NEW research shows that bowel, oesophageal and pancreatic cancers have seen the greatest improvement in the time it takes from when a patient first visits their GP with symptoms to when they are diagnosed with the disease.

The data – being presented at the National Cancer Research Institute (NCRI) Cancer Conference in Liverpool this week – was collected for breast, bowel, lung, pancreatic, oesophageal and stomach cancers for 2001-2 and for 2007-8.

Information was collected from the General Practice Research Database on more than 14,400 patients aged 40 or over who had been diagnosed with any of the six different cancers and who had previously shown potential cancer symptoms. These symptoms were predetermined by an expert group. An example of symptoms for bowel cancer included things such as constipation, diarrhoea or rectal bleeding.*

In 2001-2 bowel (colon and rectal) cancer was on average diagnosed 96 days after patients first reported a symptom to a GP to when they were diagnosed. This dropped significantly to 75 days in 2007-8. For oesophageal cancer in 2001-2 the average time to diagnosis after first GP visit was 59 days. This fell to 48 days in 2007-8. For pancreatic cancer in 2001-2 the average time to diagnosis after first GP visit was 63 days. This fell to 52 days in 2007-8.

Breast, stomach and lung cancers did show a drop, though not a significant one. Breast cancer times to diagnosis fell from 27 days in 2001-2 to 25 days in
2007-8. Stomach cancer diagnosis times reduced from 88 days in 2001-2 to 77 days in 2007-8, and for lung cancer from 106 days in 2001-2 to 102 days in 2007-8.

Midway between these two time periods was the release of the 2005 NICE referral guidance for suspected cancer cases. These guidelines provide GPs with details of symptoms that should prompt them to send a patient for further tests.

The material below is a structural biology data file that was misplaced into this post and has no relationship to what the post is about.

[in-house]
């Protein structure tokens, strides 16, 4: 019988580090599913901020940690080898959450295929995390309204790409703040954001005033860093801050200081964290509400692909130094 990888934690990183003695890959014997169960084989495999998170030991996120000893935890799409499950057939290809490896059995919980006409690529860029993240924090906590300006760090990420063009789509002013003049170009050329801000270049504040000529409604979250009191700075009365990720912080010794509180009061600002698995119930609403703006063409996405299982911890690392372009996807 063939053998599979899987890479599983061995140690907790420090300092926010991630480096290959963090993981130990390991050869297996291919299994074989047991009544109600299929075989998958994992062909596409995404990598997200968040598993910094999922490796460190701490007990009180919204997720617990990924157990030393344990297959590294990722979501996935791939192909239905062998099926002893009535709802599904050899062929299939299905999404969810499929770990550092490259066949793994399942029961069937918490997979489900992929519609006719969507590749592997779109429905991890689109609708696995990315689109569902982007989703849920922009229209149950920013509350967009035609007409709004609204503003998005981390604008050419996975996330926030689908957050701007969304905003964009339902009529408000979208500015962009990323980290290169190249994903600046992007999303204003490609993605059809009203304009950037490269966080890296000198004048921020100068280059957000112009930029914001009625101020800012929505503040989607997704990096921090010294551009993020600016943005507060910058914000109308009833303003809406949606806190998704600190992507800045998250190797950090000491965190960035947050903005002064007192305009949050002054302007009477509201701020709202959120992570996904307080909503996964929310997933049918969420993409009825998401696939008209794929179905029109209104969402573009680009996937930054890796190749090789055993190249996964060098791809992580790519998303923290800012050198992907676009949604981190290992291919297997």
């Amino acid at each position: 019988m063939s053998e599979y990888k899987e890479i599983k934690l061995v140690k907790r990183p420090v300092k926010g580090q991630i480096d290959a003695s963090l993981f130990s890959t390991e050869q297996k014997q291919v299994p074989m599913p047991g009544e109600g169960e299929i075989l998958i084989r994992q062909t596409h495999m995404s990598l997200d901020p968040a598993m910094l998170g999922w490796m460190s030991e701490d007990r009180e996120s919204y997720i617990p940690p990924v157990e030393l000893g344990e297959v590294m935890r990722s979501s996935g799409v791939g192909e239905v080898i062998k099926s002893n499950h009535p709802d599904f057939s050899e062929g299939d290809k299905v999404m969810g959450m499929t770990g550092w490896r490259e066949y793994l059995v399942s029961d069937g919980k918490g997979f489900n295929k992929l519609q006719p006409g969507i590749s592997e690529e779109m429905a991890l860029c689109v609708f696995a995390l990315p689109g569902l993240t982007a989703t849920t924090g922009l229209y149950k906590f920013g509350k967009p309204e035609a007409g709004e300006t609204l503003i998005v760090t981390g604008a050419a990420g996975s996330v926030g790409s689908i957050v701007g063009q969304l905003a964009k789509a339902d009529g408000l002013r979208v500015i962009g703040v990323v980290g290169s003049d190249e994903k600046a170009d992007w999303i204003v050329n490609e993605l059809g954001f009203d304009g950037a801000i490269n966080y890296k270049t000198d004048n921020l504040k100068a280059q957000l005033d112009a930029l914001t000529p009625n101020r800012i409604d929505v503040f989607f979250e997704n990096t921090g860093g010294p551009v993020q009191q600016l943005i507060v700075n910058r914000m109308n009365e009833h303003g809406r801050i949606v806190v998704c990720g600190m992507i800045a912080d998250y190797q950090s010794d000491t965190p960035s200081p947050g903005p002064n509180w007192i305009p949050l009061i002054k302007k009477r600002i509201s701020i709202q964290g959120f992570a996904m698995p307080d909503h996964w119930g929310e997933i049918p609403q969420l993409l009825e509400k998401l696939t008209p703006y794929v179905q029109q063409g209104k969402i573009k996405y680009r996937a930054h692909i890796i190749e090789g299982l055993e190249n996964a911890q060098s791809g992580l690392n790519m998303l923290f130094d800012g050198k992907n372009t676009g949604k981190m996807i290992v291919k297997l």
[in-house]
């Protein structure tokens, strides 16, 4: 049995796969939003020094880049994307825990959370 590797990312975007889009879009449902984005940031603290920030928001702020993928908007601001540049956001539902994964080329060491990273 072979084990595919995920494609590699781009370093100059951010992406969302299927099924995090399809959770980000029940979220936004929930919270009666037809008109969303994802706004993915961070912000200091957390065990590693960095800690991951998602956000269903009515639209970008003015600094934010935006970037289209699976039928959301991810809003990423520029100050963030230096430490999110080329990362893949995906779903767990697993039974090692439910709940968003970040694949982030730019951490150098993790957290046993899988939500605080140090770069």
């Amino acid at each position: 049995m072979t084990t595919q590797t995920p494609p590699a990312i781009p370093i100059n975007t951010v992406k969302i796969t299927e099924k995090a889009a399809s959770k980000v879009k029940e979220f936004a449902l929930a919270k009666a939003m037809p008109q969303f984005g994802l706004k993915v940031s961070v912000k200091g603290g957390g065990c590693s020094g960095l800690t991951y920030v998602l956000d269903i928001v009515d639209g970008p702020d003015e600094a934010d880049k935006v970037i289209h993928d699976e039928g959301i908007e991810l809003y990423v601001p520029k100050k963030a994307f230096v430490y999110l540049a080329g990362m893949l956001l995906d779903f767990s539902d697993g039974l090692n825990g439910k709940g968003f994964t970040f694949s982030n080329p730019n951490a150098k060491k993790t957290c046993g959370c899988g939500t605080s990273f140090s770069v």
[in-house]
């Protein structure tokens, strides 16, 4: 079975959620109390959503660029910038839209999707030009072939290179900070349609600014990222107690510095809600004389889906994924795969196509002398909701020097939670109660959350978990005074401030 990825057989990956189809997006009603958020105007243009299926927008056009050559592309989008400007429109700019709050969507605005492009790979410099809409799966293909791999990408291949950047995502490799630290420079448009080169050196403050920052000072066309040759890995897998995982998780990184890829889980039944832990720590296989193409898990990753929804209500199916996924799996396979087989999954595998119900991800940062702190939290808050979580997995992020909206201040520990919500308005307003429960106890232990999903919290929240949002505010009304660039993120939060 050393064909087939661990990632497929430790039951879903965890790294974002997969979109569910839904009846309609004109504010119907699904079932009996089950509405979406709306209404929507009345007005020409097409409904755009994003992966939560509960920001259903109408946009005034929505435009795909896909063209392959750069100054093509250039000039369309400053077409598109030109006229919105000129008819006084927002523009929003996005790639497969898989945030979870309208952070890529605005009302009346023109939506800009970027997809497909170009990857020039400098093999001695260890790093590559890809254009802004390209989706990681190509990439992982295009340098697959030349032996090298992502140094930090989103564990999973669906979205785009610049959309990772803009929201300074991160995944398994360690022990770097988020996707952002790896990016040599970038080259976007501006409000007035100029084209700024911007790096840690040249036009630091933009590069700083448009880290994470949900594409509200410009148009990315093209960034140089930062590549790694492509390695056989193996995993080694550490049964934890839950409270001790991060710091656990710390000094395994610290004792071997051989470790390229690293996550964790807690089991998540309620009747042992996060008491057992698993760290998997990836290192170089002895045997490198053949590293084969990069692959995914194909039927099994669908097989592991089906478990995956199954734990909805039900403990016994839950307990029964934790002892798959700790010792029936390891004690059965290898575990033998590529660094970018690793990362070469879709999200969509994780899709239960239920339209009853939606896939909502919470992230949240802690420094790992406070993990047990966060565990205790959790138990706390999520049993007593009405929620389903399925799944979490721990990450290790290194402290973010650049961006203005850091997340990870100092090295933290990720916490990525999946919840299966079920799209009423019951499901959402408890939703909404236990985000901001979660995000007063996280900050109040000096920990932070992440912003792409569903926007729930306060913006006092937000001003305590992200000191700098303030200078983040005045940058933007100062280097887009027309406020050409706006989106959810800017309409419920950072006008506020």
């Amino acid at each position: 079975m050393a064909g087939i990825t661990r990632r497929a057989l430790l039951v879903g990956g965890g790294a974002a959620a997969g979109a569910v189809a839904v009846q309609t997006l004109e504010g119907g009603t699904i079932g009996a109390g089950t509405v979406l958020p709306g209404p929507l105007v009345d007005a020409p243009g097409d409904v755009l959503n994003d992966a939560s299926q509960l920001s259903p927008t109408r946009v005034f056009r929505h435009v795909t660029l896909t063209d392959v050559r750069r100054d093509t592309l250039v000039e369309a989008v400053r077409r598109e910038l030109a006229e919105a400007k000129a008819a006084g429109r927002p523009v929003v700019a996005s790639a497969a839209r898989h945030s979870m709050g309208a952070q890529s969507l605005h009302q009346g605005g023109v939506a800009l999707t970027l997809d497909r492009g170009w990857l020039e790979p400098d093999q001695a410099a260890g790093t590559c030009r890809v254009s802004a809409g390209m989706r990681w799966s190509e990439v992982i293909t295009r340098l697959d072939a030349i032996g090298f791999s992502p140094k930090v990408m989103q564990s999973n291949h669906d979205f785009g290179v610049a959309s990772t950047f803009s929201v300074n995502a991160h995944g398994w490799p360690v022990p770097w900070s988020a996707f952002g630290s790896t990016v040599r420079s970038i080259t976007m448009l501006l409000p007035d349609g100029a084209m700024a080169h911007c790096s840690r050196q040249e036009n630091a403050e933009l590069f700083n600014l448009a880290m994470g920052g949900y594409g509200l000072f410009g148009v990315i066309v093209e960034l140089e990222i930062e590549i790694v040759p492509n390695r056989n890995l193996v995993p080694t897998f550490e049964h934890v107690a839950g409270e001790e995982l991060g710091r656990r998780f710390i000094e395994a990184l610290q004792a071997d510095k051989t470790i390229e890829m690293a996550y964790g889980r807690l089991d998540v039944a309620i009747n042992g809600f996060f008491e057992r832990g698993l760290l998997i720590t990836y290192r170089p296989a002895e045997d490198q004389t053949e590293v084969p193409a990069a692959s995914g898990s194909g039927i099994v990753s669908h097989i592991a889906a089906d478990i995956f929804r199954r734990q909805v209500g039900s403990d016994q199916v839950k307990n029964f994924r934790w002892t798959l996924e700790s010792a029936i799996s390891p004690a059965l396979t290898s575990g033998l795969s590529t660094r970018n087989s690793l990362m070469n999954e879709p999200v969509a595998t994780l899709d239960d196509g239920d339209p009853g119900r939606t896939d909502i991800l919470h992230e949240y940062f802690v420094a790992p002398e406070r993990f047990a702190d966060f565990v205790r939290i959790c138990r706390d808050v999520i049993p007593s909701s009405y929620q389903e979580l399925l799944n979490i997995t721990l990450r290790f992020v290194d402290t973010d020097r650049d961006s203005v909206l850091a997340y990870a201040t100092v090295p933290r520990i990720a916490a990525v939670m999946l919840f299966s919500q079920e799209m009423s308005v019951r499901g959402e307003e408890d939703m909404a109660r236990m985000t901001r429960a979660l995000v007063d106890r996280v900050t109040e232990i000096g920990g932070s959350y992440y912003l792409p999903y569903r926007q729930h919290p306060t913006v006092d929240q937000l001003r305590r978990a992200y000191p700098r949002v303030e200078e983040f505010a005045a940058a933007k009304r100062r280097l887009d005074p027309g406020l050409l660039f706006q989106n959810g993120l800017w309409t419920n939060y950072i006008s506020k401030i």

We found that diagnostic intervals can and do change over time. The reduction between 2001-2 and 2007-8 may in part be due to the roll out of the 2005 NICE referral guidance for suspected cancer. This gives clear guidance on which symptoms should prompt a doctor to refer a patient for further investigation. But there is considerable variation between cancers, with diagnostic intervals highest in those cancers which are more difficult to diagnose. Diagnostic intervals were longer for patients with harder to diagnose cancers and for those presenting with symptoms that did not qualify for an urgent referral. But diagnostic intervals remain long in most cancers, with considerable potential for further reduction. In particular, the diagnostic intervals for the 10 per cent of patients who are diagnosed most slowly remain very long for most cancers. And we do not fully know the effect of the reduction of diagnostic intervals on improvements in stage at diagnosis and long term survival.

Dr Richard Neal, lead researcher based at the North Wales Centre for Primary Care Research, Bangor University


It’s very encouraging to see that patients are, on average, being diagnosed more quickly for some cancers, offering a better chance of successful outcome. It’s clearly vital for GPs to have access to good quality information to make the best decisions for their patients. There is still room for considerable improvement though, and reducing the time to diagnose and treat is a critical part of improving outcomes for people with cancer.

Sara Hiom, Cancer Research UK’s director of information